Tuesday, November 27, 2012

Tests and preparation--and taking notes!

Help! Help!! I have a test to study for, and I don't know what to do!!

Hmm.  Not the best way to approach the matter, is it?  (And you're not going to do well with that attitude--so relax.)  Yes, I said "Relax."  That alone will help.  And you're not alone.  I used to have "Test Anxiety," also known as "Purpose Tremors."  I would freak out--and I mean "maxed-out paranoid" about math tests in college.  I once walked out of a timed test in math because I was so nervous about being tested in algebra--and when I got over my fear, I ended up taking the exam with a pen and doing equations in my head.

What I learned afterward (and also as an instructor) can be valuable--so listen up!  First...no one (repeat: NO ONE) has ever stopped me on the street and asked for my G.P.A. (grade point average); it rarely comes up in job interviews anyway.  My undergraduate GPA was a 2.52 (my grad GPA was a 3.75), and that's also because I would just stop going to a tough class that overwhelmed me in my early years of school, rather than doing the smart thing (withdrawing before the end of the semester).  That alone killed me with F's.  So don't sweat your grades.  They are not a final judge of your knowledge--and you might be surprised at how much better you can do if you change the way you approach your method of studying, for instance.

Second, there is no class--and I'm serious--that will be a permanent roadblock on making progress in your life.  I don't care if you want to be a doctor, lawyer, engineer, or even an instructor:  failing a class, or just not doing well at it is not the end of your life.  I've known students who totally collapsed when they did not do well on entrance exams for graduate school--and then they picked themselves up and tried again--and succeeded.  No one (again, repeat:  NO ONE) is going to condemn you to Purgatory or a menial job (which can seem like Purgatory) if you don't do well on an exam.  (No, Purgatory is not a town--so go look it up if you don't know what it means.)

Third--and I wrote about this in my 2nd book:  Get to know your instructor--and let him/her know you.  That saved my undergraduate graduation: my adviser was one of my instructors, and that proved crucial to my getting my degree.  I also have taught enough students who experienced Life Crises:  death in the family, problems with children and baby-sitting help, car problems, accidents, and illness.  Life Happens!  If you get acquainted with your instructor, that alone may be a way of reducing stress and also showing your interest in the course.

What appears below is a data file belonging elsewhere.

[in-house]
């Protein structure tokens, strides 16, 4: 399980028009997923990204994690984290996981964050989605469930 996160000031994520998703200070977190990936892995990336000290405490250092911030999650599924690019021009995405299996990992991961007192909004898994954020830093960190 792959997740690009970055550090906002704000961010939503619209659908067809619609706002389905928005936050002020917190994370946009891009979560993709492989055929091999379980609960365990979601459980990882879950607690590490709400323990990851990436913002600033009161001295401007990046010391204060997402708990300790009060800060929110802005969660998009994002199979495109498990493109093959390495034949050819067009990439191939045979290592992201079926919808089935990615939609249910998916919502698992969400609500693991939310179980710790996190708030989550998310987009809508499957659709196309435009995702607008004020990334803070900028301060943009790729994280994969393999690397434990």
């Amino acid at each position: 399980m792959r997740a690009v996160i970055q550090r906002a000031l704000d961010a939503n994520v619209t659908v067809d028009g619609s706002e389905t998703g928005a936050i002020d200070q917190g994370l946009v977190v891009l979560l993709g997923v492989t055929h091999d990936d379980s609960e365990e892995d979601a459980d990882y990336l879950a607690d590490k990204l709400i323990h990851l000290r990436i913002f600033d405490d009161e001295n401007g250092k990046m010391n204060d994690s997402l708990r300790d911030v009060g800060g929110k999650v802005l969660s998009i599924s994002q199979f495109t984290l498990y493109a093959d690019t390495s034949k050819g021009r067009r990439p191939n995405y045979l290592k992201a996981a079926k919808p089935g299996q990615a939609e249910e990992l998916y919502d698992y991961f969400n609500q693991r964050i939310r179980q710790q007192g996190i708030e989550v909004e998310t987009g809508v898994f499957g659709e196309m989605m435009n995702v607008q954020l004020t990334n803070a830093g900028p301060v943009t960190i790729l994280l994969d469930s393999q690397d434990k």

Notes and good habits with them can make your grade JUMP.  They can also help you get a date if you have them in a good format--which I'll explain now:
What I learned to do that made a difference for my grades and my understanding of the class was to take notes in a different way: first, I wrote with symbols and abbreviations to take shortcuts.  For instance, "as a result" became an equal sign.  Something that meant growth or decline became an upward or downward arrow.  If I knew that a certain phrase would be used many times (I also tried to read ahead), I would write that phrase in the margin of my notebook, then abbreviate it and circle it too.  Then, when I heard my instructor SAY that phrase, I would use the circled abbreviation instead of writing down the actual words.  It saved me a lot of time: I heard "educational psychology" so much that "EP" became a fast code for me.

Next (and this is crucial): I went home and typed up my notes on my PC. I used bullet marks and indenting to help. This way, when I had to study before an exam, all I needed was the printed typed version; it actually helped me cram much better too, which works for me.  (This is how you can get a date: if there's someone you want to study with...and I assume THAT is also an intention...you fiend...good notes can help.)
Finally, it's okay to drill your memory on a test before you take it.  One method I learned in a graduate education class for a final exam was to do word association.  We had to learn two columns of 10 ideas.  I would learn three sets of ideas on one column, get them down cold, and then learn three more on the second column--and repeat the process until I had all six in my memory.  Then I would add more on both sides until I had all ten.

As I said in the beginning, I had test anxiety--and my grades showed how unprepared I was until I changed my methods.  And as I say to students at the start of every semester I've taught, "I don't sit in a magical chair.  I had to learn just as you do."

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